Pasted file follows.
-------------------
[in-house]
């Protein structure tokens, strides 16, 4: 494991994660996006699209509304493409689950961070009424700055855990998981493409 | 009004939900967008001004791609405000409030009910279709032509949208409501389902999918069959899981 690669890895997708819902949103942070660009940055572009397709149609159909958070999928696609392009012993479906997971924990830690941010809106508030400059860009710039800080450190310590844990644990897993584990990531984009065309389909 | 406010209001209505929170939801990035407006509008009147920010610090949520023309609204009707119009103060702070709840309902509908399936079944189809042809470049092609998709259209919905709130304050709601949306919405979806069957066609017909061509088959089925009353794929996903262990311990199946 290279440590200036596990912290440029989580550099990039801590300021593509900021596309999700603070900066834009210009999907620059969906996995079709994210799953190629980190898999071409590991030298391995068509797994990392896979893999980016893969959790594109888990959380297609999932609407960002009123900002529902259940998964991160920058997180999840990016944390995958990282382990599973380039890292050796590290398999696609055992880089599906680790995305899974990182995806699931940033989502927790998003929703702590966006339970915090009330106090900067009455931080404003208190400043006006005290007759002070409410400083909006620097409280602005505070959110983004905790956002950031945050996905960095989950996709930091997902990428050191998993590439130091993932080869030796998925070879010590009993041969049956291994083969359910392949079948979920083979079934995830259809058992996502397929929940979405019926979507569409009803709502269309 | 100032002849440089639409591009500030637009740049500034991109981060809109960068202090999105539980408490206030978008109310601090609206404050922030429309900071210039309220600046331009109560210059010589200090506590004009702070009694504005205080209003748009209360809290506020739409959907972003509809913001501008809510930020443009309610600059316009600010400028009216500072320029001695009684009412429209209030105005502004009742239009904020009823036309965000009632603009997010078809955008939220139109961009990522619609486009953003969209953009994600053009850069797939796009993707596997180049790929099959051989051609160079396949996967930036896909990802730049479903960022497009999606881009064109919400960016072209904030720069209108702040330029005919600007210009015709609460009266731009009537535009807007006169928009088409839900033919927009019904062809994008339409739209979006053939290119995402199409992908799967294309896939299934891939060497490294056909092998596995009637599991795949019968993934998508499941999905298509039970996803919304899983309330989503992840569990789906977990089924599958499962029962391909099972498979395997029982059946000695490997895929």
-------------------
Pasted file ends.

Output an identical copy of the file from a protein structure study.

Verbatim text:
[in-house]
């Protein structure tokens, strides 16, 4: 494991994660996006699209509304493409689950961070009424700055855990998981493409 | 009004939900967008001004791609405000409030009910279709032509949208409501389902999918069959899981 690669890895997708819902949103942070660009940055572009397709149609159909958070999928696609392009012993479906997971924990830690941010809106508030400059860009710039800080450190310590844990644990897993584990990531984009065309389909 | 406010209001209505929170939801990035407006509008009147920010610090949520023309609204009707119009103060702070709840309902509908399936079944189809042809470049092609998709259209919905709130304050709601949306919405979806069957066609017909061509088959089925009353794929996903262990311990199946 290279440590200036596990912290440029989580550099990039801590300021593509900021596309999700603070900066834009210009999907620059969906996995079709994210799953190629980190898999071409590991030298391995068509797994990392896979893999980016893969959790594109888990959380297609999932609407960002009123900002529902259940998964991160920058997180999840990016944390995958990282382990599973380039890292050796590290398999696609055992880089599906680790995305899974990182995806699931940033989502927790998003929703702590966006339970915090009330106090900067009455931080404003208190400043006006005290007759002070409410400083909006620097409280602005505070959110983004905790956002950031945050996905960095989950996709930091997902990428050191998993590439130091993932080869030796998925070879010590009993041969049956291994083969359910392949079948979920083979079934995830259809058992996502397929929940979405019926979507569409009803709502269309 | 100032002849440089639409591009500030637009740049500034991109981060809109960068202090999105539980408490206030978008109310601090609206404050922030429309900071210039309220600046331009109560210059010589200090506590004009702070009694504005205080209003748009209360809290506020739409959907972003509809913001501008809510930020443009309610600059316009600010400028009216500072320029001695009684009412429209209030105005502004009742239009904020009823036309965000009632603009997010078809955008939220139109961009990522619609486009953003969209953009994600053009850069797939796009993707596997180049790929099959051989051609160079396949996967930036896909990802730049479903960022497009999606881009064109919400960016072209904030720069209108702040330029005919600007210009015709609460009266731009009537535009807007006169928009088409839900033919927009019904062809994008339409739209979006053939290119995402199409992908799967294309896939299934891939060497490294056909092998596995009637599991795949019968993934998508499941999905298509039970996803919304899983309330989503992840569990789906977990089924599958499962029962391909099972498979395997029982059946000695490997895929």